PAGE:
Thor Longus or Thor the Long (fl. c. 1113×1124) was an early 12th-century Anglo-Saxon noble associated with Roxburghshire, a culturally Northumbrian and Brythonic Cumbric Celtic (Carvetii, Brigantes, Selgovae) territory ruled by the Scottish king from the 11th-century onwards. A charter dating between 1107×1113 and 1124 claims that Thor the Long founded Ednam, previously a deserted waste granted to him by King Edgar of Scotland.
Ednam lies close to the Northumberland border with Roxburghshire. The charter states that he repopulated the settlement with his own followers and built a church. The charter grants the church to the monks of St Cuthbert. There survives the notice of this grant given by Thor to his lord Earl David (future David I of Scotland), as well as Earl David's confirmation of the same grant.
Thor had a brother named Leofwine, mentioned in Thor's charter as requiring "redemption". Leofwine "the monk" was commemorated in the Martyrology of the Durham Cantor's book for June 2 (day of death), and in the same source Thor Longus was commemorated for May 14. The year of his death and descendants are not known, but Ednam appears to have been transferred into the Crown's hands by 1136, so he can be presumed dead by that date.
Several Scottish families/clans claim either lineage or name-sake of Thor Longus (Longus is Latin for 'Long/Laing/Lang meaning 'Tall' in Anglish/German/Scots/etc):
Thor Longus is likely the progenitor/name-sake of the Laing/Lang family of the Borders Counties of Berwickshire, Roxburgshire, and Dumfriesshire, where numerous Laing/Lange (Latin: Long(us)) meaning "tall or long" in Scots resided since at least the 1100's according to written Burgess roles of Dumfries and Berwick as well as the infamous Ragman Roll of 1296AD (Edward I) and Berwick Roll of 1333AD (Edward III). The Laings are believed to be descendants of Roman auxiliary troops stationed in Northern Britain near Hadrians Wall (Carlisle to Newcastle) (based on modern Y DNA research) along with other modern Border families from Numidia/Mauretania in N Africa or Hispania where Numidians/Mauretanians settled in early Roman Republic/Empire in the 200BC to 60AD period of Roman history (& Raetian and Belgic Gallo-Germans too). As recorded in the book published in 1860 by Edmonston and Douglas Publishers of Edinburgh named "Concerning Some Scotch Surnames" (reprinted as "The Old Scots Surnames: Secrets and Origins of Your Name" by John Menzies Publishers), the authors state on page 16: "A Northman who was the first colonizer of Ednam in the Merse, was named Thor. His seal, to be seen in Mr H. Laing's shop, represents Thor himself seated, with his good sword on his knees, and, lest the likeness should be doubted, the legend around is - "Thor me mittit amico". But another Thor had the lands of Tranent in this shire. So to distinguish himself, the Merse man calls himself - even in charters and most formal writs - Thor Longus - Thor the Long. 'The Longs were good men in England, as you may read in Clarendon, but not better than the Langs and Laings of Scotland'."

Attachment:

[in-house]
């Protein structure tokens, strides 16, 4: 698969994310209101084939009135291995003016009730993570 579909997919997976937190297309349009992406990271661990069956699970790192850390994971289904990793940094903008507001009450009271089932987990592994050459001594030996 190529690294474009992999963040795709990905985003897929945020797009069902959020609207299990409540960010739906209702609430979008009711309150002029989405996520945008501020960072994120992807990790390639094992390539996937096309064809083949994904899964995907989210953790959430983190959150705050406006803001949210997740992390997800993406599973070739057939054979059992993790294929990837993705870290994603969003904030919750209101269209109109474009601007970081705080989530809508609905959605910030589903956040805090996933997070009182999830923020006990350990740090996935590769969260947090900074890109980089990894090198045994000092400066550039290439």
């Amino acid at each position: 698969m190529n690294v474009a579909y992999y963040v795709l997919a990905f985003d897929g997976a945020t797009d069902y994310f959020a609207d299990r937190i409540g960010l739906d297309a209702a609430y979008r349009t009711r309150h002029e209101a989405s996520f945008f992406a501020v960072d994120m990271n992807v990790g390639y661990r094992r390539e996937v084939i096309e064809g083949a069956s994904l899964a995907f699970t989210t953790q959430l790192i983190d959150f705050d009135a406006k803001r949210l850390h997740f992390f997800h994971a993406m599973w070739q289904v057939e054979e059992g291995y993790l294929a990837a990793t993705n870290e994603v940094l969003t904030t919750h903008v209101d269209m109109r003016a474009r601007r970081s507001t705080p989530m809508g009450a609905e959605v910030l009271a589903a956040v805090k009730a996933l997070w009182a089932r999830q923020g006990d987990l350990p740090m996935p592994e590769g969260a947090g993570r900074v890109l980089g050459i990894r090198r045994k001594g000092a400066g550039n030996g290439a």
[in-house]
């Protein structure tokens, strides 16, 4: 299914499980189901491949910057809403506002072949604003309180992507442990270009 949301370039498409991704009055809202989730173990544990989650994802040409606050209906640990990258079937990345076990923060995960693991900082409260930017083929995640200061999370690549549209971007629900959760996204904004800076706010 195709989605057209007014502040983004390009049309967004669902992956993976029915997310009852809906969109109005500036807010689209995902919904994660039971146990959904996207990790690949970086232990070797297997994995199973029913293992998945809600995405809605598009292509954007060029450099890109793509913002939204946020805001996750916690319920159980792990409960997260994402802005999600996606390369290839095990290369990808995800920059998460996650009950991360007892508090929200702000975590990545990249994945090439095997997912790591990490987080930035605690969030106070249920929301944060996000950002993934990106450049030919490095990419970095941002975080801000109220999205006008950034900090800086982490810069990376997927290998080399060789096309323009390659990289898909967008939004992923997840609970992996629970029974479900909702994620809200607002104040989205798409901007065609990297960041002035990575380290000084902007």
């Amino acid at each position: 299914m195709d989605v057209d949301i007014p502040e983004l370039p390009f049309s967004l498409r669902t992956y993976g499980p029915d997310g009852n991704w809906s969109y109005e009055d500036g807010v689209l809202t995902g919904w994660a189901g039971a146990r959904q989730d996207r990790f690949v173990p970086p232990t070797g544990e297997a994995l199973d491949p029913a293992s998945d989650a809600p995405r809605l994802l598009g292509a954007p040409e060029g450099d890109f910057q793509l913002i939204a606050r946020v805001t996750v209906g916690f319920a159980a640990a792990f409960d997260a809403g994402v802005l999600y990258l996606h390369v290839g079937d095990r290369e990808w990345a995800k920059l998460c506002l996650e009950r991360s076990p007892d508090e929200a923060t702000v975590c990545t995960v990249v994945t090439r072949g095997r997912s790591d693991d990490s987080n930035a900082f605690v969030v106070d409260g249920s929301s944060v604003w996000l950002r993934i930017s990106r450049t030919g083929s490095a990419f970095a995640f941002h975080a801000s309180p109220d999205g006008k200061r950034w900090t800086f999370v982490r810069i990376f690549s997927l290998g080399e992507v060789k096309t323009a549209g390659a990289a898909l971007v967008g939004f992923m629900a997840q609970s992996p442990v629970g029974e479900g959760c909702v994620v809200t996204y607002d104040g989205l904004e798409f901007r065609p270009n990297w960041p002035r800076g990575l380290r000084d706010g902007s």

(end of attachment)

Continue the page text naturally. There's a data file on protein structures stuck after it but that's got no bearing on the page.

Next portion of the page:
- Howlett, Caledonian Craftsmen, pp. 10–11; Lawrie (ed.), Early Scottish Charters, no. 24
- See Howlett, Caledonian Craftsmen, pp. 10–14 for text, translation and commentary; Lawrie (ed.), Early Scottish Charters, nos. 24, 33, 34
- Howlett, Caledonian Craftsmen, pp. 10–11; Lawrie (ed.), Early Scottish Charters, p. 259, suggests he had been a prisoner in the Crusades
- Barrow, "Scots in the Durham Liber Vitae", p. 111
- Lawrie (ed.), Early Scottish Charters, pp. 259–60, and no. 86
- Barrow, G. W. S. (2004), "Scots in the Durham Liber Vitae", in Rollason, David (ed.), The Durham Liber Vitae and Its Context, Woodbridge: Boydell Press, pp. 109–18, ISBN 1-84383-060-4
- Howlett, David (2005), Caledonian Craftsmanship: The Scottish Latin Tradition, Four Courts Press, ISBN 1-85182-485-5
- Lawrie, Archibald Campbell, ed. (1905), Early Scottish Charters : Prior to A.D. 1153, Glasgow: J. MacLehose and sons